Coleman Offers Sound Advice for Women on Broadway
By Erin Keane ScottMedia Inquiries
Liz Coleman is a "sound sister," very much in tune with her professional and personal journey.
As one of about ten women working as a sound engineer on Broadway, she and her fellow female sound artists often gather for an event they call "Sound Sister Sunday," to network and share their experiences working in the male-dominated discipline.
"I personally feel very strongly and I do what I can to encourage other women coming up," said Coleman. "If you know women who want to do what I do, I will happily sit down and grab a cup of coffee and talk to them, because I think it is important that we encourage women and minorities to do this work."
"Carnegie Mellon gave me the foundations of being a creative thinker and a problem-solver."
Coleman's first Broadway production as an A1, or sound mixer, was on fellow alumna Leigh Silverman's production of "Violet" in 2014. Her path to Broadway was a bit circuitous.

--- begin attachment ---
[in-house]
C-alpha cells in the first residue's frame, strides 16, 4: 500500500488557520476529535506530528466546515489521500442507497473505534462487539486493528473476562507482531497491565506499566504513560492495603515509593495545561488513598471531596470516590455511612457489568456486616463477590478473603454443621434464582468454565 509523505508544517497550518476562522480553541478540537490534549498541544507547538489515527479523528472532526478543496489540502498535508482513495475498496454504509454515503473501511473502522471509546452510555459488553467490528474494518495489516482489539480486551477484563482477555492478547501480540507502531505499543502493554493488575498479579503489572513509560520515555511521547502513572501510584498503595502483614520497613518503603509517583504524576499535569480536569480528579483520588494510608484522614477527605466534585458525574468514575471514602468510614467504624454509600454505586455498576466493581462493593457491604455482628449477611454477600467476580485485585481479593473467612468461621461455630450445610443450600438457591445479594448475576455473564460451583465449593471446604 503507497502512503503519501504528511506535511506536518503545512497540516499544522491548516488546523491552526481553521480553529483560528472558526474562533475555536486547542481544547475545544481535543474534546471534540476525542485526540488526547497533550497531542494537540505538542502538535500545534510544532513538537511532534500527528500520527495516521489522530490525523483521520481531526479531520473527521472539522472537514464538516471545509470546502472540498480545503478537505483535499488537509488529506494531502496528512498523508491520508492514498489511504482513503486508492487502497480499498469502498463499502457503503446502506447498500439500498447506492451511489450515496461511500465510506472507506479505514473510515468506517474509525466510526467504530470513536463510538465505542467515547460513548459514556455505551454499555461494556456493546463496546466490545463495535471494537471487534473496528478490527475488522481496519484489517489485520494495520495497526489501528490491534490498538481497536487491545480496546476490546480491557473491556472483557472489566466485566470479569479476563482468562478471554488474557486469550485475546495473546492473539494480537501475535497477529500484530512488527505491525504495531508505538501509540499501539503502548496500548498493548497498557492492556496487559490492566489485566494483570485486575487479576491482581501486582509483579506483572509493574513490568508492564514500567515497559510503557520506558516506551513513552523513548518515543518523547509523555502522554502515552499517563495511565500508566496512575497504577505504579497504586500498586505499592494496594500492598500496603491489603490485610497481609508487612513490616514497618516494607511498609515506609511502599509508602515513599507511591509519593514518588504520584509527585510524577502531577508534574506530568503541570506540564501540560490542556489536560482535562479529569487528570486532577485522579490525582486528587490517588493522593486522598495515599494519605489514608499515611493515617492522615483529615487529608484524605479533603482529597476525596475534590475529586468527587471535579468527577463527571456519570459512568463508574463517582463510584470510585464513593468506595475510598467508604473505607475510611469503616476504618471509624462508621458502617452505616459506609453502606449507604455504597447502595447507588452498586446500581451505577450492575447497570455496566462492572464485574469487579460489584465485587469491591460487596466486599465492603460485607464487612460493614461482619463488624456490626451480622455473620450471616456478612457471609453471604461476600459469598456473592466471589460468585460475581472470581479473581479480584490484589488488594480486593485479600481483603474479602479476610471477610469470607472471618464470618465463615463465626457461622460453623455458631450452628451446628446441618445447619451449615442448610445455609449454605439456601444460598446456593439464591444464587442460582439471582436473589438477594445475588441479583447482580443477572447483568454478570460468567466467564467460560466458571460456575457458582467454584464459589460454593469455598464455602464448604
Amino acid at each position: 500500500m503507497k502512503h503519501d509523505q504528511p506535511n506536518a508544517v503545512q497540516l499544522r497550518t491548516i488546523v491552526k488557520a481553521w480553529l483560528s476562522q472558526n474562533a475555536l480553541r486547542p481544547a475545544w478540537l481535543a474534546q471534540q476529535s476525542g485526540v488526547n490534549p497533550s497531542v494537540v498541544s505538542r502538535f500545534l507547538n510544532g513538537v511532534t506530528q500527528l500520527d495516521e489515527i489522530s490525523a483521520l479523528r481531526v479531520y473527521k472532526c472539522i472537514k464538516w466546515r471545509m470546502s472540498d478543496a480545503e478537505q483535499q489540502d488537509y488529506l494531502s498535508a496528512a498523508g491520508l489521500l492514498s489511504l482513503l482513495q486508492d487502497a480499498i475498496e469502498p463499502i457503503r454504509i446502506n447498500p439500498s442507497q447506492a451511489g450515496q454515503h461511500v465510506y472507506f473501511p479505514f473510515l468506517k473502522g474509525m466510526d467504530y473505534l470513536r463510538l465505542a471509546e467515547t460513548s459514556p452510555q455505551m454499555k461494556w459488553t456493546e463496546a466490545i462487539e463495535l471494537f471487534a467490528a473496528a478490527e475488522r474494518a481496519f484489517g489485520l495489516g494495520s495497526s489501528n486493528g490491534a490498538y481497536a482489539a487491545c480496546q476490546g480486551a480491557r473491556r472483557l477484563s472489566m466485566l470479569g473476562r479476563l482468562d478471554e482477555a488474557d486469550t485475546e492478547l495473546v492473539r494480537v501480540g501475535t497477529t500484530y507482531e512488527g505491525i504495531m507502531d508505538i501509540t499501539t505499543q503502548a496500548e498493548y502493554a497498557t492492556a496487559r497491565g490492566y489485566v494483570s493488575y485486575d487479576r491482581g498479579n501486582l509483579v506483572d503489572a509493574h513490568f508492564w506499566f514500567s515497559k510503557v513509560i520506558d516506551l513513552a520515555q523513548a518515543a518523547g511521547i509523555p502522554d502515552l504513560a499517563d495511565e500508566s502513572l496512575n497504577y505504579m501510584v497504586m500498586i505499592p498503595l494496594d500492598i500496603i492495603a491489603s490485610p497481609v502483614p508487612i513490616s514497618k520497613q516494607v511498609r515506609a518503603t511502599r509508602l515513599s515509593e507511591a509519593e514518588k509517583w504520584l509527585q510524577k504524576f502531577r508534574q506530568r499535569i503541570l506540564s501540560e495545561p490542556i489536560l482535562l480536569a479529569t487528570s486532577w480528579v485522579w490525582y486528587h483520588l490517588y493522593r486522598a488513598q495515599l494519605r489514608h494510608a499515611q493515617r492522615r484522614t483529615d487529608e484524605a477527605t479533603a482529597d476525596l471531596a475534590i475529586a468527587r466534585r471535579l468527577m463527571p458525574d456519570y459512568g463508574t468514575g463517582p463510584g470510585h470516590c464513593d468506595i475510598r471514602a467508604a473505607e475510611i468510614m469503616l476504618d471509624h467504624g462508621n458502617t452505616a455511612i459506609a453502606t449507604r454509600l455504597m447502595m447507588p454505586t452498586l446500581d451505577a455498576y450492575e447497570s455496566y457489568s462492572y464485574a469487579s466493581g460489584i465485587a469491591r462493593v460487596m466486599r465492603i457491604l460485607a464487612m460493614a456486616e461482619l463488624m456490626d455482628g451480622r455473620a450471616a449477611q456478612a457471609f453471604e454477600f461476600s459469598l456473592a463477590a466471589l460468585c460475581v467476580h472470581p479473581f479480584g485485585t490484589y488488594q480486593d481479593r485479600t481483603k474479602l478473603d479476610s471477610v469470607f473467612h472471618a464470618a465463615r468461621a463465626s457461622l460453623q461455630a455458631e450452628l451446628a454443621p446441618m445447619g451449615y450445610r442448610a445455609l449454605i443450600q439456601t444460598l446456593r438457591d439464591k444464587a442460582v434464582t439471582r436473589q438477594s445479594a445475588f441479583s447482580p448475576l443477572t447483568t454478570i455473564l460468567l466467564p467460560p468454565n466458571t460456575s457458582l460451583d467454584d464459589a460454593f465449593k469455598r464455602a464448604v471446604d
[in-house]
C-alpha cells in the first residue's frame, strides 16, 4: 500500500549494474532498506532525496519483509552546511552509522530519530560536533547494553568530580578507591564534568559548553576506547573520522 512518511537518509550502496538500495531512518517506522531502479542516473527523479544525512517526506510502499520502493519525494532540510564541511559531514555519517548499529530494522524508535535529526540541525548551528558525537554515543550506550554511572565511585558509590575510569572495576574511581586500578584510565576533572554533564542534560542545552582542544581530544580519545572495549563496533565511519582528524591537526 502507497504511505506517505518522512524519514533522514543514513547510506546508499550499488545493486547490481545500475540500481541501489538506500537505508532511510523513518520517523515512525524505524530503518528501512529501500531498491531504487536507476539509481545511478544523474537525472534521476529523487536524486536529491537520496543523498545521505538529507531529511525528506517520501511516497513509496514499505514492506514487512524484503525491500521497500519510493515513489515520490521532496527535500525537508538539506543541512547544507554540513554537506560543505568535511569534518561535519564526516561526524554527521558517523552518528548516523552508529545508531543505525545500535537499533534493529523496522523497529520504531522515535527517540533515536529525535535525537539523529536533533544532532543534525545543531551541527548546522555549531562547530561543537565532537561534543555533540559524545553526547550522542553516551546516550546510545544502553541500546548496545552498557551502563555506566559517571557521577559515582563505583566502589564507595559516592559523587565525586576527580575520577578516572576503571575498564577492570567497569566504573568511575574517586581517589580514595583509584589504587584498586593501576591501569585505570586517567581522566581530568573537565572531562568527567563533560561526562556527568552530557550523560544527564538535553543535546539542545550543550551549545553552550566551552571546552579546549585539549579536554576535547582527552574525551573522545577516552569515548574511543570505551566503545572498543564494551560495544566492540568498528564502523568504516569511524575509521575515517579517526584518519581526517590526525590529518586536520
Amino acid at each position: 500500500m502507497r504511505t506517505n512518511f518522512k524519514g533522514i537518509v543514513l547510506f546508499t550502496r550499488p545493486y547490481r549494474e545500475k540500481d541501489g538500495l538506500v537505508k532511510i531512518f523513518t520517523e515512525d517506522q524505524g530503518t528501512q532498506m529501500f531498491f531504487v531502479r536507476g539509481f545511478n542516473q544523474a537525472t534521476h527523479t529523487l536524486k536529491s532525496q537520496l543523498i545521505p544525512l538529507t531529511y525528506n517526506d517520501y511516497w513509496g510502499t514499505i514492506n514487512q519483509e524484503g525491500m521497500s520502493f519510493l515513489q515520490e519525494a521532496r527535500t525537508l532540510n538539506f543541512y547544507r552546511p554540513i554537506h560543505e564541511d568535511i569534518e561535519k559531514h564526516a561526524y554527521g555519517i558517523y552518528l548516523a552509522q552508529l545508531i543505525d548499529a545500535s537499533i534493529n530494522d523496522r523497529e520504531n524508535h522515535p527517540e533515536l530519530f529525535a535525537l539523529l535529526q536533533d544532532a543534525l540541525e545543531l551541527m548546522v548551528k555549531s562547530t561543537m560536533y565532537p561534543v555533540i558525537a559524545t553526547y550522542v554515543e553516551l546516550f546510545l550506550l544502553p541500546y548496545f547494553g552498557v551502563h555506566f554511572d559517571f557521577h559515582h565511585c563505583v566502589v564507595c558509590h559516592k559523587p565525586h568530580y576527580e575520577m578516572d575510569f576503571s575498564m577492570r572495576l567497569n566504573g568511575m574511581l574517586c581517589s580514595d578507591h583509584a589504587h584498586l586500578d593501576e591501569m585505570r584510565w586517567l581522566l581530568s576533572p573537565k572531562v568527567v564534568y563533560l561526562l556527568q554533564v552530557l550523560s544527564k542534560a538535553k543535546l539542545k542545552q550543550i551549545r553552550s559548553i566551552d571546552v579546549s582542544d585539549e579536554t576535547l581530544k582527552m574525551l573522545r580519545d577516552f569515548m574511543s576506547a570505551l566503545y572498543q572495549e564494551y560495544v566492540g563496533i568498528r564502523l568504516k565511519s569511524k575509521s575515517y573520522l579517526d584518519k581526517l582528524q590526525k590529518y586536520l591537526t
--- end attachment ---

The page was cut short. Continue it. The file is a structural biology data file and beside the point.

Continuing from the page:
When she arrived at Carnegie Mellon University's School of Drama, she thought she was going to be a Broadway scenic designer.
"Carnegie Mellon gave me the foundations of being a creative thinker, and a problem-solver, and taught me so many things about the industry that when I took that sound design class and started to realize it was a better fit, it was pretty easy for me to change course," Coleman explained.
After graduating in 2004, she moved to New York without a job, but was able, through connections, to pick up some small design gigs, as well as operating the soundboard for various productions. Two years later, she was offered two opportunities at the same time: one as a sound designer, and the other as a mixer. When she chose the mixing job on the 2006 Off Broadway production of "Mimi LeDuck" starring Eartha Kitt, she knew she was on the right path.
Coleman recently finished her work as the audio engineer for the Broadway run of the Tony Award-winning musical, "The Band's Visit," her fourth Broadway musical.
Her advice for students embarking on a career in the theater?
"Find your advocates. Find the people who believe in you," Coleman advises. "There will be plenty of folks who will remind you why you're not good enough. Find the people who remind you why you got into this business and who will tell you 'you've got this.'"